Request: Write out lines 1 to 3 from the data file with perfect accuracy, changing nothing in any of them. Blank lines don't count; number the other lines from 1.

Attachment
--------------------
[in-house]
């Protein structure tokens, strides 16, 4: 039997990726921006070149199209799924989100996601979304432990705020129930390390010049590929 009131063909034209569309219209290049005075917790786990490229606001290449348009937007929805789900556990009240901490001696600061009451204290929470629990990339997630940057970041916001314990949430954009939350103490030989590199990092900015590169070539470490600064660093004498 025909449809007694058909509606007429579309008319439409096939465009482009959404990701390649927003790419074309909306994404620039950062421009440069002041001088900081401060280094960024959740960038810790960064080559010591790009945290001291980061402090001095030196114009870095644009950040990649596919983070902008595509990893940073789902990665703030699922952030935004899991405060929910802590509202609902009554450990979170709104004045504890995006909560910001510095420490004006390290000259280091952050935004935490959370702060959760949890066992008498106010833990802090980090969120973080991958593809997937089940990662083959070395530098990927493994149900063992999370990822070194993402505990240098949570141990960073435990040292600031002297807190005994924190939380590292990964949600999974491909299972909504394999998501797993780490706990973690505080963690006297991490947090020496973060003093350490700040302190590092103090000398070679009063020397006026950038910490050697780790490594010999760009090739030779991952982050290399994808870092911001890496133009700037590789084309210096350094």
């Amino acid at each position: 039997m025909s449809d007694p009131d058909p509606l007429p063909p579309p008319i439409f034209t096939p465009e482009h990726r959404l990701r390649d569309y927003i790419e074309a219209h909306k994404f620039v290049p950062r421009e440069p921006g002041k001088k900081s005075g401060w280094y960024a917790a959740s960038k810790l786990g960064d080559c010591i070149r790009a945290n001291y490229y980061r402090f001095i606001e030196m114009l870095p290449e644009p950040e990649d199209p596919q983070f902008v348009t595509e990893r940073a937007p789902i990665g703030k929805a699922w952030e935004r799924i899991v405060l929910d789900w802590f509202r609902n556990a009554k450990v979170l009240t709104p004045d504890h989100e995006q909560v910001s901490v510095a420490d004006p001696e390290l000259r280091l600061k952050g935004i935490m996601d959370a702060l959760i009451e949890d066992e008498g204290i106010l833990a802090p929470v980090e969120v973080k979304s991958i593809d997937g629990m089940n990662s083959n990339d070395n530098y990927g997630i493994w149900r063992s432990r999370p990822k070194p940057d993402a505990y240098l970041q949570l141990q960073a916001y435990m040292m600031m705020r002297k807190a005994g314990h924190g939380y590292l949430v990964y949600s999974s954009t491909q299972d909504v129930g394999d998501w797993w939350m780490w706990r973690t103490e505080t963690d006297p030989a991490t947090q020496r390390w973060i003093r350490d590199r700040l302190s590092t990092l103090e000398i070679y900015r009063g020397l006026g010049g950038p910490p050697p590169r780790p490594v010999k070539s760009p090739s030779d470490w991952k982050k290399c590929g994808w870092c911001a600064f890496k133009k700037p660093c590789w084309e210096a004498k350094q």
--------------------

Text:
[in-house]
């Protein structure tokens, strides 16, 4: 039997990726921006070149199209799924989100996601979304432990705020129930390390010049590929 009131063909034209569309219209290049005075917790786990490229606001290449348009937007929805789900556990009240901490001696600061009451204290929470629990990339997630940057970041916001314990949430954009939350103490030989590199990092900015590169070539470490600064660093004498 025909449809007694058909509606007429579309008319439409096939465009482009959404990701390649927003790419074309909306994404620039950062421009440069002041001088900081401060280094960024959740960038810790960064080559010591790009945290001291980061402090001095030196114009870095644009950040990649596919983070902008595509990893940073789902990665703030699922952030935004899991405060929910802590509202609902009554450990979170709104004045504890995006909560910001510095420490004006390290000259280091952050935004935490959370702060959760949890066992008498106010833990802090980090969120973080991958593809997937089940990662083959070395530098990927493994149900063992999370990822070194993402505990240098949570141990960073435990040292600031002297807190005994924190939380590292990964949600999974491909299972909504394999998501797993780490706990973690505080963690006297991490947090020496973060003093350490700040302190590092103090000398070679009063020397006026950038910490050697780790490594010999760009090739030779991952982050290399994808870092911001890496133009700037590789084309210096350094």
């Amino acid at each position: 039997m025909s449809d007694p009131d058909p509606l007429p063909p579309p008319i439409f034209t096939p465009e482009h990726r959404l990701r390649d569309y927003i790419e074309a219209h909306k994404f620039v290049p950062r421009e440069p921006g002041k001088k900081s005075g401060w280094y960024a917790a959740s960038k810790l786990g960064d080559c010591i070149r790009a945290n001291y490229y980061r402090f001095i606001e030196m114009l870095p290449e644009p950040e990649d199209p596919q983070f902008v348009t595509e990893r940073a937007p789902i990665g703030k929805a699922w952030e935004r799924i899991v405060l929910d789900w802590f509202r609902n556990a009554k450990v979170l009240t709104p004045d504890h989100e995006q909560v910001s901490v510095a420490d004006p001696e390290l000259r280091l600061k952050g935004i935490m996601d959370a702060l959760i009451e949890d066992e008498g204290i106010l833990a802090p929470v980090e969120v973080k979304s991958i593809d997937g629990m089940n990662s083959n990339d070395n530098y990927g997630i493994w149900r063992s432990r999370p990822k070194p940057d993402a505990y240098l970041q949570l141990q960073a916001y435990m040292m600031m705020r002297k807190a005994g314990h924190g939380y590292l949430v990964y949600s999974s954009t491909q299972d909504v129930g394999d998501w797993w939350m780490w706990r973690t103490e505080t963690d006297p030989a991490t947090q020496r390390w973060i003093r350490d590199r700040l302190s590092t990092l103090e000398i070679y900015r009063g020397l006026g010049g950038p910490p050697p590169r780790p490594v010999k070539s760009p090739s030779d470490w991952k982050k290399c590929g994808w870092c911001a600064f890496k133009k700037p660093c590789w084309e210096a004498k350094q």